30-4. The statistics don't lie. Midway the third quarter, as Green Bay led Pittsburg 21-17, FOX broadcasters Troy Aikman and Jon Buck told viewers that teams who turn the ball over three times or more were 4-30 in Superbowl games. The comment came moments after Rashard Mendenhall fumbled a carry well inside Green Bay territory and squandered the Steelers' last serious opportunity to take the lead and bring the Lombardi Trophy home. After it, Pittsburg never seemed to really be capable of coming back.
That 4-30 statistic may not have buried the Steelers by itself but it makes one crystal clear point: sloppy play loses football games. It's that simple: the Steelers didn't take care of the football and that is why they went home losers. Pittsburg did not play an awful game. Ben Roethlisberger had his moments of brilliance. He even through a laser pass to Mike Wallace late in the fourth and then tossed a two point conversion pitch to bring the Steelers within three. That said, the Steelers committed three turnovers. The first, a sloppy throw that turned into a pick six, came in the first quarter and set the early tone. The other two were little better and the twenty one points that Green Bay scored off those turnovers clearly decided the game. All the other statistics; combined yards, passing yards, total sacks, and the rest, paled in comparison to that one mark: 0-3. Even with everything else fairly close, those turnovers kept Green Bay ahead throughout and left them enjoying the confetti shower.
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Green Bay played a clean, well executed game. The Packers were not exceptionally brilliant or historic, they did not score touchdowns on several possessions in a row, and they certainly did not embarrass the Steelers defense. But they didn't make any crucial mistakes and managed to shred Pittsburgs' defensive schemes for big plays when they needed them. Taking advantage of the Steelers' uncharacteristic mistakes, Aaron Rodgers used his excellent field position to put up twenty-one points after turnovers and another touchdown on top of that. Along the way, he racked up over three hundred yards passing and three touchdowns without a single interception or fumble and won a Superbowl MVP for his efforts. The game was about execution, Rodger's executed, and now the Lombardi Trophy is returning home…for the year at least.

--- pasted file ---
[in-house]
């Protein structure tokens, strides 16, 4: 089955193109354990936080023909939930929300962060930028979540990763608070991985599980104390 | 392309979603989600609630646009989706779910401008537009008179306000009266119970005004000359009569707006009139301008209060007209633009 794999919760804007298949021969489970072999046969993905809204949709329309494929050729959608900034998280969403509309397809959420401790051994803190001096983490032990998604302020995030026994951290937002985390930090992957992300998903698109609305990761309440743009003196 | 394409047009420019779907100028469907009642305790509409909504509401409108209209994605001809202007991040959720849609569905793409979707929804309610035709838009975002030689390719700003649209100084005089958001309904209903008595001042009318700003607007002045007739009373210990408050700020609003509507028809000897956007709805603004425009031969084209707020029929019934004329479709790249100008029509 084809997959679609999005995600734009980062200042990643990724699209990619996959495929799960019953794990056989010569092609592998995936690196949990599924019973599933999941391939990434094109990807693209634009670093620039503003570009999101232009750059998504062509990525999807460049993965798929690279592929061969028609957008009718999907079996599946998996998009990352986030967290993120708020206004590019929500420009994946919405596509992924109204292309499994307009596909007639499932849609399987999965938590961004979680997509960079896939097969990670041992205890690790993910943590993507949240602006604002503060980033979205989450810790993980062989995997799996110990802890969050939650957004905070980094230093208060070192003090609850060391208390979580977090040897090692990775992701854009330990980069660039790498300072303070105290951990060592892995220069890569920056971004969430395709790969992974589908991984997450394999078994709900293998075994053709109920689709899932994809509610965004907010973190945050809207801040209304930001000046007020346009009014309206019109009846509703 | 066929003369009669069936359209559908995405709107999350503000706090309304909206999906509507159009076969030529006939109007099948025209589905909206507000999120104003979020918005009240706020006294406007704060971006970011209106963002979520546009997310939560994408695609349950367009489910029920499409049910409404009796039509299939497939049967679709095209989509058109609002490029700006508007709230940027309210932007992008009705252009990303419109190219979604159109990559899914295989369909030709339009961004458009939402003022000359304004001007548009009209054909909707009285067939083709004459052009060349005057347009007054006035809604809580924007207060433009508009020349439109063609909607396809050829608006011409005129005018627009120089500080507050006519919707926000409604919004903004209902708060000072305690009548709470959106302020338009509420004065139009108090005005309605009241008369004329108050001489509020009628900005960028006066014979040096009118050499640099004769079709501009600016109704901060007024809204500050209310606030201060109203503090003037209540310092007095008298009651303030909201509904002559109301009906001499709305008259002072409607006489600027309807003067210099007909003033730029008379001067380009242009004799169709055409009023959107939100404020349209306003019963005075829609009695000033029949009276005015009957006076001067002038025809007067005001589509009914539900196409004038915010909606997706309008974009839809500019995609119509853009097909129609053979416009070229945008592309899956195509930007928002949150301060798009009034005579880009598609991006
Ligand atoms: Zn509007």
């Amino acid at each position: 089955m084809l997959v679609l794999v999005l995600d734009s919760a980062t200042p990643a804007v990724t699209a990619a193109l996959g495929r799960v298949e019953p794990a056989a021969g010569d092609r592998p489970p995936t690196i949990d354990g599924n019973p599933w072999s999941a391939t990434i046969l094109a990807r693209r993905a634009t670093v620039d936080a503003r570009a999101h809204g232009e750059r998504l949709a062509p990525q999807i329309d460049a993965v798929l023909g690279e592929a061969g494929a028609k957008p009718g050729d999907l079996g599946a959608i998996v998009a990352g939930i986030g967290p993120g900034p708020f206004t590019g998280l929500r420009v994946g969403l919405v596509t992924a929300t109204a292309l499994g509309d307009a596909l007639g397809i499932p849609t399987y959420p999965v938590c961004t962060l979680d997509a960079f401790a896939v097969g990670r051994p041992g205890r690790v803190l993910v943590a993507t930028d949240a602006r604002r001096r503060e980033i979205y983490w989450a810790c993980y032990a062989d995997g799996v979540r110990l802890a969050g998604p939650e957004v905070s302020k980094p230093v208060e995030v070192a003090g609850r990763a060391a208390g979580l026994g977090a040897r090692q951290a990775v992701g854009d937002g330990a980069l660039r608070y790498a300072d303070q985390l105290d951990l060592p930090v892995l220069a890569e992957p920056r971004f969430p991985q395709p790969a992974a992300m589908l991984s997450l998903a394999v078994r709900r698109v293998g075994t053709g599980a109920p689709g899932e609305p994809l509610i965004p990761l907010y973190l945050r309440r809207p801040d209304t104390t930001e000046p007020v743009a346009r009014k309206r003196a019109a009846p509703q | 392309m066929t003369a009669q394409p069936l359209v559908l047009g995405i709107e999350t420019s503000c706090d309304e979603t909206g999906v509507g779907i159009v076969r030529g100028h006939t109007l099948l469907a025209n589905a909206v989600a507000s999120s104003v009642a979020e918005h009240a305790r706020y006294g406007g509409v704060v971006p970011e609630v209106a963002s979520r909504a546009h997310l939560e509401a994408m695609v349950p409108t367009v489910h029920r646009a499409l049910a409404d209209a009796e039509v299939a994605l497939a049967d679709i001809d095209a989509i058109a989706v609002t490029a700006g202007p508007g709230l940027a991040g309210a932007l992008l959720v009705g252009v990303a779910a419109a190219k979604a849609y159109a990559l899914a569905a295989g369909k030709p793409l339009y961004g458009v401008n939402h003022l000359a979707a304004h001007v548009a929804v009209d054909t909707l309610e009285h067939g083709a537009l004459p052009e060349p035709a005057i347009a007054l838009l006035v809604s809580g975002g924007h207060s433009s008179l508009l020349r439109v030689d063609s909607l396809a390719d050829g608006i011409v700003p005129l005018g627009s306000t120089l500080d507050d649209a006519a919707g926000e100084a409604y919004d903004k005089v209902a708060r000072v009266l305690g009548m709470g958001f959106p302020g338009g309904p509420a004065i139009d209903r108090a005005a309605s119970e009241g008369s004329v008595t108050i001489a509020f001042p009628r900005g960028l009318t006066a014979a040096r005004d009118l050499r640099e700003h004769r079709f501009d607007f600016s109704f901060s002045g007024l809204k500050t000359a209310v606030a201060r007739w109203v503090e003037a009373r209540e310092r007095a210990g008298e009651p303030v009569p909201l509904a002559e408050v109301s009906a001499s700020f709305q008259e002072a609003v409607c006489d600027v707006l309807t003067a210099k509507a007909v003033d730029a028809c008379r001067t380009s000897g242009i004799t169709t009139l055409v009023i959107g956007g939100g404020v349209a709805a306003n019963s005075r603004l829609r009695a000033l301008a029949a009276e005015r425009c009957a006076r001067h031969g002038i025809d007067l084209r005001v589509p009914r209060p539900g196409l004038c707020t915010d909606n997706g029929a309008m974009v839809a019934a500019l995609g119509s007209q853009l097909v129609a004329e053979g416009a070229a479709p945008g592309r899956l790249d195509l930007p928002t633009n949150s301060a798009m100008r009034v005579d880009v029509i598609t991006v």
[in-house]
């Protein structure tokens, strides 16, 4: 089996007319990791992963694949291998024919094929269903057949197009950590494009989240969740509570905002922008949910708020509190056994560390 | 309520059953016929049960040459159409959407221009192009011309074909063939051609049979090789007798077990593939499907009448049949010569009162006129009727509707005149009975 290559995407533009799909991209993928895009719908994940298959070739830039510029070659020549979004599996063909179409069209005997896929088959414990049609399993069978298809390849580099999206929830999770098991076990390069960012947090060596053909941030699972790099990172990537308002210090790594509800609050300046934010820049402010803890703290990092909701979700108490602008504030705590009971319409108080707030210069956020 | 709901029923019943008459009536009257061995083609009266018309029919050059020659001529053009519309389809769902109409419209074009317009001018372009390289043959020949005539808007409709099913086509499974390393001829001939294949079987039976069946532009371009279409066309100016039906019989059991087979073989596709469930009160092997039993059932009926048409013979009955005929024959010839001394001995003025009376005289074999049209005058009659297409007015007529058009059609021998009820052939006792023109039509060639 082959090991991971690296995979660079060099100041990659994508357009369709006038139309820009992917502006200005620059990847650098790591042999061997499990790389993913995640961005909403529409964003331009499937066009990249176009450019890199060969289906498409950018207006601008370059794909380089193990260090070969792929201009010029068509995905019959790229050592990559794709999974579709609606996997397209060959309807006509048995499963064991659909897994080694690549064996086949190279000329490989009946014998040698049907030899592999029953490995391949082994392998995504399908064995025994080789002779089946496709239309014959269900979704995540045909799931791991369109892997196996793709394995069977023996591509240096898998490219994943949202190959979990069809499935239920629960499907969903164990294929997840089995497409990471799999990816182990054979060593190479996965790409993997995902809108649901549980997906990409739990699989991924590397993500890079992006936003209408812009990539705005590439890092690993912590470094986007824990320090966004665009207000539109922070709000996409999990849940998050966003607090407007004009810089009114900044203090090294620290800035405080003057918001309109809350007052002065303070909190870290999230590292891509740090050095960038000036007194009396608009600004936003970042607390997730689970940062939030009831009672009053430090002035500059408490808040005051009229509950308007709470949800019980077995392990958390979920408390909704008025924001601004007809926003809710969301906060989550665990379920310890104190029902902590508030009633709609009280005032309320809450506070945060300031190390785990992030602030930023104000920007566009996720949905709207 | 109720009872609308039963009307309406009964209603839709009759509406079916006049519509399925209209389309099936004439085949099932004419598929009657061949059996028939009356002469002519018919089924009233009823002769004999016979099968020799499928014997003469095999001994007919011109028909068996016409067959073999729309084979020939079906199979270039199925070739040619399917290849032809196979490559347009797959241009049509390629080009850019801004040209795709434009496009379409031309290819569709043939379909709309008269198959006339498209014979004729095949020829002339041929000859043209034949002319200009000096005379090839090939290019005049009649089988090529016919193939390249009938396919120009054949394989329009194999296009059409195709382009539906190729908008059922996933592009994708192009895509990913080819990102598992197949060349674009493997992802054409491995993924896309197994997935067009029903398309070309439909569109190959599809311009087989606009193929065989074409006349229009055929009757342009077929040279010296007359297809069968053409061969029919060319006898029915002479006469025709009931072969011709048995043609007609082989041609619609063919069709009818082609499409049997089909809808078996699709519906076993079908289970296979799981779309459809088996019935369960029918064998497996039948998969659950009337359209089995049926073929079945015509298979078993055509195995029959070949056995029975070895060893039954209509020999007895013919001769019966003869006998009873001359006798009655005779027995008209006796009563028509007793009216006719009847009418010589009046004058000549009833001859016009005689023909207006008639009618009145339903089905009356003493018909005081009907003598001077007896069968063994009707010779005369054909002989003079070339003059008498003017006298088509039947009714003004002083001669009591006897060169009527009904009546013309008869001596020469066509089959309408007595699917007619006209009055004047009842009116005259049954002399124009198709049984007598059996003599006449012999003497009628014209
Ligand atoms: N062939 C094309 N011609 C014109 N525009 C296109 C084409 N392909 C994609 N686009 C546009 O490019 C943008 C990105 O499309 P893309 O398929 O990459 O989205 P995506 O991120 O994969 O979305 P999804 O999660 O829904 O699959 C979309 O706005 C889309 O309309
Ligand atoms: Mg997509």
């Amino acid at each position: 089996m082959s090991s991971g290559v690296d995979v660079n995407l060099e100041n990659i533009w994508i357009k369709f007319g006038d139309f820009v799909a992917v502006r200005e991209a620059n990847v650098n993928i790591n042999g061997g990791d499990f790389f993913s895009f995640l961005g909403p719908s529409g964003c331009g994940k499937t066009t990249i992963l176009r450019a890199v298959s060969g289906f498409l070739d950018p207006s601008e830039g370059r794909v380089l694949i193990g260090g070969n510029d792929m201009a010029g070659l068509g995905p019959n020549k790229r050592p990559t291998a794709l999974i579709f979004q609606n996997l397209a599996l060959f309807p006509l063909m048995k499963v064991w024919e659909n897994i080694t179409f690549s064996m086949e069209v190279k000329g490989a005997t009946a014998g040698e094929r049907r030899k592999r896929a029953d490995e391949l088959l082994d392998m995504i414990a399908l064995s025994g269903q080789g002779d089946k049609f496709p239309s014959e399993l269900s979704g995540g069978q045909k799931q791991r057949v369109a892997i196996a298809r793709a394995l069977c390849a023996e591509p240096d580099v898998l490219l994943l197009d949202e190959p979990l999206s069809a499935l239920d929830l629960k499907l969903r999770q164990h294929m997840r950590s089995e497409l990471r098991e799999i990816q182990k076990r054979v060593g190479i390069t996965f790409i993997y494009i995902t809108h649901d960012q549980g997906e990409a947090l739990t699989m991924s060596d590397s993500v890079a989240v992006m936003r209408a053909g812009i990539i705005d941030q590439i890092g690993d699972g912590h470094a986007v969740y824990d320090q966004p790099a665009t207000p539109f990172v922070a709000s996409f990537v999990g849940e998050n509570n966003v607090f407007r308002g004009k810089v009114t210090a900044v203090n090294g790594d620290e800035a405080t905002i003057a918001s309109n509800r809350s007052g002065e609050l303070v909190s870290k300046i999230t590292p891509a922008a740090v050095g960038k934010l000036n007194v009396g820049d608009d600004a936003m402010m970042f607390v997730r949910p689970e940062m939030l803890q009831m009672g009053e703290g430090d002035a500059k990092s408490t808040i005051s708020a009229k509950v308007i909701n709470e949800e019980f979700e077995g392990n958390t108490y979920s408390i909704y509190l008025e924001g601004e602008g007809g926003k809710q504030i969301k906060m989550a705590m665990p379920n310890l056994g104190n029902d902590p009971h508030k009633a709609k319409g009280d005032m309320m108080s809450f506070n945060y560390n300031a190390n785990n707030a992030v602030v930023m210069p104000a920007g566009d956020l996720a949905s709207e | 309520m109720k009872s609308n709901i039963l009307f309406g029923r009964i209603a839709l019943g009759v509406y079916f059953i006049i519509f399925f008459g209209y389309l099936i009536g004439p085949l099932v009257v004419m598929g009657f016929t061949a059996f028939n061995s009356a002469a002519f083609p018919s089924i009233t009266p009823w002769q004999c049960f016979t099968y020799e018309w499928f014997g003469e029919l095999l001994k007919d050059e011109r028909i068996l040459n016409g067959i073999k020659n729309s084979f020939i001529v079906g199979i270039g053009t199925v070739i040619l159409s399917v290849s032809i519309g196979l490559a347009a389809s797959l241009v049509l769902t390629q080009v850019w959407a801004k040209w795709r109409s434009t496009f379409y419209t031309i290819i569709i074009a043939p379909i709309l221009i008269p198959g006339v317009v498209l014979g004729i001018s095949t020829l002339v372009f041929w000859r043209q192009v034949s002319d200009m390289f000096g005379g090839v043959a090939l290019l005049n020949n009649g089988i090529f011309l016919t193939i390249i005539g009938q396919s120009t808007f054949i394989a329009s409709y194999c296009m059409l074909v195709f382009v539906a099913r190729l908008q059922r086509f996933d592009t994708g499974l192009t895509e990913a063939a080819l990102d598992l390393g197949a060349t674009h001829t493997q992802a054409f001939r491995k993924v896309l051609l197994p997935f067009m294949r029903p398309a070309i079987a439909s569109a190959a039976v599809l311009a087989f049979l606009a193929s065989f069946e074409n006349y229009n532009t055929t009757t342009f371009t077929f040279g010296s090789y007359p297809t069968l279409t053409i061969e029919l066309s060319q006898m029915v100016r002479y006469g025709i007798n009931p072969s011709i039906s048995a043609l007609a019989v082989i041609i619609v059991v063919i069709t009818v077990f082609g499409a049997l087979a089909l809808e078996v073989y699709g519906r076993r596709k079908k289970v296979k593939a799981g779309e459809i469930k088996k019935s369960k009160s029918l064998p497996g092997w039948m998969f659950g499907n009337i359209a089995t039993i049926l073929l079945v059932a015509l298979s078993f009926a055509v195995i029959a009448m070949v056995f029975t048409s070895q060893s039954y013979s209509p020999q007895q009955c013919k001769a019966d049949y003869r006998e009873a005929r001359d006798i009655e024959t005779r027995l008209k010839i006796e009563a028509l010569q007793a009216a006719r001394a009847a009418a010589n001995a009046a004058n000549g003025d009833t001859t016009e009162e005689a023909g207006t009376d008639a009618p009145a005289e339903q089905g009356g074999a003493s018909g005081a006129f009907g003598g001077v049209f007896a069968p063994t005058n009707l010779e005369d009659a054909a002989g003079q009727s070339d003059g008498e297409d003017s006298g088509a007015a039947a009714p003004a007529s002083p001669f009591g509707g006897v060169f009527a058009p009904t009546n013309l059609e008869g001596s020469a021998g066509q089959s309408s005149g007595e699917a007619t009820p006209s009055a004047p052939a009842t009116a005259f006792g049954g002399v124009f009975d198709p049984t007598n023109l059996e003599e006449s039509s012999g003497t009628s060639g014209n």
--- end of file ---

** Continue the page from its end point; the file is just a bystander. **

Looking forward, this could be the last football game played for quite a while. Although Roger Goodell, the NFL Commissioner, told reporters this week that talks between the NFL and the Players Union were progressing, a lockout remains very possible. Most players simply do not want biting salary reductions and an eighteen game season. Unless they change their bargaining position quickly, the NFL owners may simply lock them out. After all, polite commentary aside, the owners must love the potential opportunity to crush the Players Union once and for all. Very few players save their money properly and NFL owners know it. A lockout presents them with the chance to push the players to sign any agreement out of desperation. Fans should not underestimate the chance that a lockout will really happen and there won't be any football next season.
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That said, enough gloom and doom. Football may be gone for a good part of next season but we don't know that yet. In the meantime, we can congratulate the Packers on a tough win in a compelling game and salute the NFL for presenting us with an excellent Superbowl XLV. After all, even the halftime show was decent this year!
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